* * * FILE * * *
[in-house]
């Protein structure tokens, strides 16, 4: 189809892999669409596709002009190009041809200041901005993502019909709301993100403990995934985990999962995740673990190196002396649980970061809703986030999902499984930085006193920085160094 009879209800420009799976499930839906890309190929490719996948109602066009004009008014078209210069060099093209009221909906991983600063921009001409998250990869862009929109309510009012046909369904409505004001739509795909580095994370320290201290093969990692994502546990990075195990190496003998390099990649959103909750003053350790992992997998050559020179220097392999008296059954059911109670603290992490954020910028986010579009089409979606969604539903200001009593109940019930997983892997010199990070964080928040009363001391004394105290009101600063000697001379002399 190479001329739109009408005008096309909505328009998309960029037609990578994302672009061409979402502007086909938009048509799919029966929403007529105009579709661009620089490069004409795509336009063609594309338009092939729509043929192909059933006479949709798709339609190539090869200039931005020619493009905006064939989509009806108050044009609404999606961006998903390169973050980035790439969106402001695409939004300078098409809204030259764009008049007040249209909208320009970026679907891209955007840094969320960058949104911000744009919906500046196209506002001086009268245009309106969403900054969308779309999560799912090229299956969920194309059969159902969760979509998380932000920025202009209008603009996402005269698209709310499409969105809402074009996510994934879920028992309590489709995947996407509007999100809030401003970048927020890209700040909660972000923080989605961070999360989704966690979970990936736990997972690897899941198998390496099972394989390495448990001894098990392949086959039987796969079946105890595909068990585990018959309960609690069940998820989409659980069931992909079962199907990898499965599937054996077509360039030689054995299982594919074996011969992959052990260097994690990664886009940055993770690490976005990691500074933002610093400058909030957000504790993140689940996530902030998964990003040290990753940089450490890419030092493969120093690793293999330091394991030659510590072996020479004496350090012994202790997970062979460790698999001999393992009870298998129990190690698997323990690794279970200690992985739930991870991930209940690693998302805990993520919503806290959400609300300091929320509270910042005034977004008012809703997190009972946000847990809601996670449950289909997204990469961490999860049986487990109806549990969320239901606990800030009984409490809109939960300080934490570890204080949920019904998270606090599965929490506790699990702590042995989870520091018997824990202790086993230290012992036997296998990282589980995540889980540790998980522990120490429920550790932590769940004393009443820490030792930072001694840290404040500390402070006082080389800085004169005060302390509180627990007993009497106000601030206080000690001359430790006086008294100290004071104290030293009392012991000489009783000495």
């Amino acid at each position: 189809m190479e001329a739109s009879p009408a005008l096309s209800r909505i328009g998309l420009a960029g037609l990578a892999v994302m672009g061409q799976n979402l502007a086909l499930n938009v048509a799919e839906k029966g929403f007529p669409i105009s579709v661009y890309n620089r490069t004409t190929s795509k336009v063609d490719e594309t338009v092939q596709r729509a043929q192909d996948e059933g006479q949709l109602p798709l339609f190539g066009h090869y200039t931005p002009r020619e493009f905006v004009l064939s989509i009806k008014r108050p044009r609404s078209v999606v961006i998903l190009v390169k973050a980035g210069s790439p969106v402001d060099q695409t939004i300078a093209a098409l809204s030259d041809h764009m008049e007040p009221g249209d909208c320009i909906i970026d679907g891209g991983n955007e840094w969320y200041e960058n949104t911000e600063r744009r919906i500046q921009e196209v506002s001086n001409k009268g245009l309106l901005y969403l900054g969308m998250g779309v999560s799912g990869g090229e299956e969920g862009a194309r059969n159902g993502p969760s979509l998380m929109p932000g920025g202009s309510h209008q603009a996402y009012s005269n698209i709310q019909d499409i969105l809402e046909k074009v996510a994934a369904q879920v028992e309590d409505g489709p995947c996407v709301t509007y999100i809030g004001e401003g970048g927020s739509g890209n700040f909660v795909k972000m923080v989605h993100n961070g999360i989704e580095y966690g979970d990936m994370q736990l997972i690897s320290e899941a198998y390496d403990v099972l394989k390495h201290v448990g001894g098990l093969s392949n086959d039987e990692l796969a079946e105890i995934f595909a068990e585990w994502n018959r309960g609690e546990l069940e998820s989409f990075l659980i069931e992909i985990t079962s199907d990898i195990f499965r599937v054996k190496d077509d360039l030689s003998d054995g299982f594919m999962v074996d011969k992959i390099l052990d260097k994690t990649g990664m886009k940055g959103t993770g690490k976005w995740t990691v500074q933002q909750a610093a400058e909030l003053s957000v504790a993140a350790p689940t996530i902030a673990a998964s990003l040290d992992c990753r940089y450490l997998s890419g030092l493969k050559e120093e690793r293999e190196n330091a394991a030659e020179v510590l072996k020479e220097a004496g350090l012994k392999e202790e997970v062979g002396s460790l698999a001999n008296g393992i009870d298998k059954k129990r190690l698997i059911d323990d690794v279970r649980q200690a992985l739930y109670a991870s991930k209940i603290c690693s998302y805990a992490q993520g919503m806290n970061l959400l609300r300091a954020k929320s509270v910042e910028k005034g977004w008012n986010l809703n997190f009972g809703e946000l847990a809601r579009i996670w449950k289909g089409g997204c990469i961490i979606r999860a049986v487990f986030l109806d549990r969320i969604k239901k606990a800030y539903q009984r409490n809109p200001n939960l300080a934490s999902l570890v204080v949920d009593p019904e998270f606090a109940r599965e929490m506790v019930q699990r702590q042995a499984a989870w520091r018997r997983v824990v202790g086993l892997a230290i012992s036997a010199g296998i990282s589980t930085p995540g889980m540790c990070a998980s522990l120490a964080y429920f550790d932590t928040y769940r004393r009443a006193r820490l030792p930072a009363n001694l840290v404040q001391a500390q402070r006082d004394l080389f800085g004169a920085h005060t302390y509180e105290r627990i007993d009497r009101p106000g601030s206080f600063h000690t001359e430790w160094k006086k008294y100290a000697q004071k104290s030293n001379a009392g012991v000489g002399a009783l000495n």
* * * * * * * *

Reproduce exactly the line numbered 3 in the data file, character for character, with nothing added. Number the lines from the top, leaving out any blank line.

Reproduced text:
């Amino acid at each position: 189809m190479e001329a739109s009879p009408a005008l096309s209800r909505i328009g998309l420009a960029g037609l990578a892999v994302m672009g061409q799976n979402l502007a086909l499930n938009v048509a799919e839906k029966g929403f007529p669409i105009s579709v661009y890309n620089r490069t004409t190929s795509k336009v063609d490719e594309t338009v092939q596709r729509a043929q192909d996948e059933g006479q949709l109602p798709l339609f190539g066009h090869y200039t931005p002009r020619e493009f905006v004009l064939s989509i009806k008014r108050p044009r609404s078209v999606v961006i998903l190009v390169k973050a980035g210069s790439p969106v402001d060099q695409t939004i300078a093209a098409l809204s030259d041809h764009m008049e007040p009221g249209d909208c320009i909906i970026d679907g891209g991983n955007e840094w969320y200041e960058n949104t911000e600063r744009r919906i500046q921009e196209v506002s001086n001409k009268g245009l309106l901005y969403l900054g969308m998250g779309v999560s799912g990869g090229e299956e969920g862009a194309r059969n159902g993502p969760s979509l998380m929109p932000g920025g202009s309510h209008q603009a996402y009012s005269n698209i709310q019909d499409i969105l809402e046909k074009v996510a994934a369904q879920v028992e309590d409505g489709p995947c996407v709301t509007y999100i809030g004001e401003g970048g927020s739509g890209n700040f909660v795909k972000m923080v989605h993100n961070g999360i989704e580095y966690g979970d990936m994370q736990l997972i690897s320290e899941a198998y390496d403990v099972l394989k390495h201290v448990g001894g098990l093969s392949n086959d039987e990692l796969a079946e105890i995934f595909a068990e585990w994502n018959r309960g609690e546990l069940e998820s989409f990075l659980i069931e992909i985990t079962s199907d990898i195990f499965r599937v054996k190496d077509d360039l030689s003998d054995g299982f594919m999962v074996d011969k992959i390099l052990d260097k994690t990649g990664m886009k940055g959103t993770g690490k976005w995740t990691v500074q933002q909750a610093a400058e909030l003053s957000v504790a993140a350790p689940t996530i902030a673990a998964s990003l040290d992992c990753r940089y450490l997998s890419g030092l493969k050559e120093e690793r293999e190196n330091a394991a030659e020179v510590l072996k020479e220097a004496g350090l012994k392999e202790e997970v062979g002396s460790l698999a001999n008296g393992i009870d298998k059954k129990r190690l698997i059911d323990d690794v279970r649980q200690a992985l739930y109670a991870s991930k209940i603290c690693s998302y805990a992490q993520g919503m806290n970061l959400l609300r300091a954020k929320s509270v910042e910028k005034g977004w008012n986010l809703n997190f009972g809703e946000l847990a809601r579009i996670w449950k289909g089409g997204c990469i961490i979606r999860a049986v487990f986030l109806d549990r969320i969604k239901k606990a800030y539903q009984r409490n809109p200001n939960l300080a934490s999902l570890v204080v949920d009593p019904e998270f606090a109940r599965e929490m506790v019930q699990r702590q042995a499984a989870w520091r018997r997983v824990v202790g086993l892997a230290i012992s036997a010199g296998i990282s589980t930085p995540g889980m540790c990070a998980s522990l120490a964080y429920f550790d932590t928040y769940r004393r009443a006193r820490l030792p930072a009363n001694l840290v404040q001391a500390q402070r006082d004394l080389f800085g004169a920085h005060t302390y509180e105290r627990i007993d009497r009101p106000g601030s206080f600063h000690t001359e430790w160094k006086k008294y100290a000697q004071k104290s030293n001379a009392g012991v000489g002399a009783l000495n």